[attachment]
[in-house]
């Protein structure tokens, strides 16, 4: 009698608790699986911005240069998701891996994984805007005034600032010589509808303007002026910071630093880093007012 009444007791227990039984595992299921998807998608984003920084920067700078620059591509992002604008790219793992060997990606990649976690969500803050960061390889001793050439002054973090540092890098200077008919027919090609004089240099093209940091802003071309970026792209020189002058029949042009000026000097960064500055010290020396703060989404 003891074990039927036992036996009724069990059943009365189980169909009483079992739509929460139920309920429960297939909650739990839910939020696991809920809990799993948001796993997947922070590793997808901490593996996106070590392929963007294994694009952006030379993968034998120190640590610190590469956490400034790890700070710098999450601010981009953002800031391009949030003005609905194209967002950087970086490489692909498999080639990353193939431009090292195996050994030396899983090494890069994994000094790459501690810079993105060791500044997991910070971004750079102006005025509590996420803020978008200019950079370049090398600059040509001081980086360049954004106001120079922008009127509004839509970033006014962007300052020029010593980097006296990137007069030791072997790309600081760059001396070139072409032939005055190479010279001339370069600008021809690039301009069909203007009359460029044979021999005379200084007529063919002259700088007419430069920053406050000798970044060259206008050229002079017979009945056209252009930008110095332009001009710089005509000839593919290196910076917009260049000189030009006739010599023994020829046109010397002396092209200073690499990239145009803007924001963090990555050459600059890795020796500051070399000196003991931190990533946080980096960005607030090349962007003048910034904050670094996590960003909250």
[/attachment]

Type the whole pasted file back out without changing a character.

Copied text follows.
[in-house]
């Protein structure tokens, strides 16, 4: 009698608790699986911005240069998701891996994984805007005034600032010589509808303007002026910071630093880093007012 009444007791227990039984595992299921998807998608984003920084920067700078620059591509992002604008790219793992060997990606990649976690969500803050960061390889001793050439002054973090540092890098200077008919027919090609004089240099093209940091802003071309970026792209020189002058029949042009000026000097960064500055010290020396703060989404 003891074990039927036992036996009724069990059943009365189980169909009483079992739509929460139920309920429960297939909650739990839910939020696991809920809990799993948001796993997947922070590793997808901490593996996106070590392929963007294994694009952006030379993968034998120190640590610190590469956490400034790890700070710098999450601010981009953002800031391009949030003005609905194209967002950087970086490489692909498999080639990353193939431009090292195996050994030396899983090494890069994994000094790459501690810079993105060791500044997991910070971004750079102006005025509590996420803020978008200019950079370049090398600059040509001081980086360049954004106001120079922008009127509004839509970033006014962007300052020029010593980097006296990137007069030791072997790309600081760059001396070139072409032939005055190479010279001339370069600008021809690039301009069909203007009359460029044979021999005379200084007529063919002259700088007419430069920053406050000798970044060259206008050229002079017979009945056209252009930008110095332009001009710089005509000839593919290196910076917009260049000189030009006739010599023994020829046109010397002396092209200073690499990239145009803007924001963090990555050459600059890795020796500051070399000196003991931190990533946080980096960005607030090349962007003048910034904050670094996590960003909250």